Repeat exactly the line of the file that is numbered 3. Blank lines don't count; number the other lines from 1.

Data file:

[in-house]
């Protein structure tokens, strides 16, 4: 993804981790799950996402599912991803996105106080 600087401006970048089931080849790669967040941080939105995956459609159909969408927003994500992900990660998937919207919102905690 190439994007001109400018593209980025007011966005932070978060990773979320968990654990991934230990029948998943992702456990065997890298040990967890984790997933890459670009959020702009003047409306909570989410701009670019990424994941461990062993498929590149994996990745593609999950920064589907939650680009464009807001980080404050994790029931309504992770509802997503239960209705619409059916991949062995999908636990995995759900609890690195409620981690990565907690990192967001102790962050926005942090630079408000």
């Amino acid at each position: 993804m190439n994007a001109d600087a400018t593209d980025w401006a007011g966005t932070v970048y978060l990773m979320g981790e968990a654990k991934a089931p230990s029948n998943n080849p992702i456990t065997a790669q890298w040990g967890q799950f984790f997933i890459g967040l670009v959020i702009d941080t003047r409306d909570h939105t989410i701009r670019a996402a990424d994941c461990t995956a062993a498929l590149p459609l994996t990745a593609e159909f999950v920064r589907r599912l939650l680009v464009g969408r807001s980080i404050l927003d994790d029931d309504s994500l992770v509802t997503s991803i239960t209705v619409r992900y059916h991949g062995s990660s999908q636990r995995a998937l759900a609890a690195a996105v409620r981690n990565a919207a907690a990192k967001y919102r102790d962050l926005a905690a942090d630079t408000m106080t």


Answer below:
């Amino acid at each position: 993804m190439n994007a001109d600087a400018t593209d980025w401006a007011g966005t932070v970048y978060l990773m979320g981790e968990a654990k991934a089931p230990s029948n998943n080849p992702i456990t065997a790669q890298w040990g967890q799950f984790f997933i890459g967040l670009v959020i702009d941080t003047r409306d909570h939105t989410i701009r670019a996402a990424d994941c461990t995956a062993a498929l590149p459609l994996t990745a593609e159909f999950v920064r589907r599912l939650l680009v464009g969408r807001s980080i404050l927003d994790d029931d309504s994500l992770v509802t997503s991803i239960t209705v619409r992900y059916h991949g062995s990660s999908q636990r995995a998937l759900a609890a690195a996105v409620r981690n990565a919207a907690a990192k967001y919102r102790d962050l926005a905690a942090d630079t408000m106080t």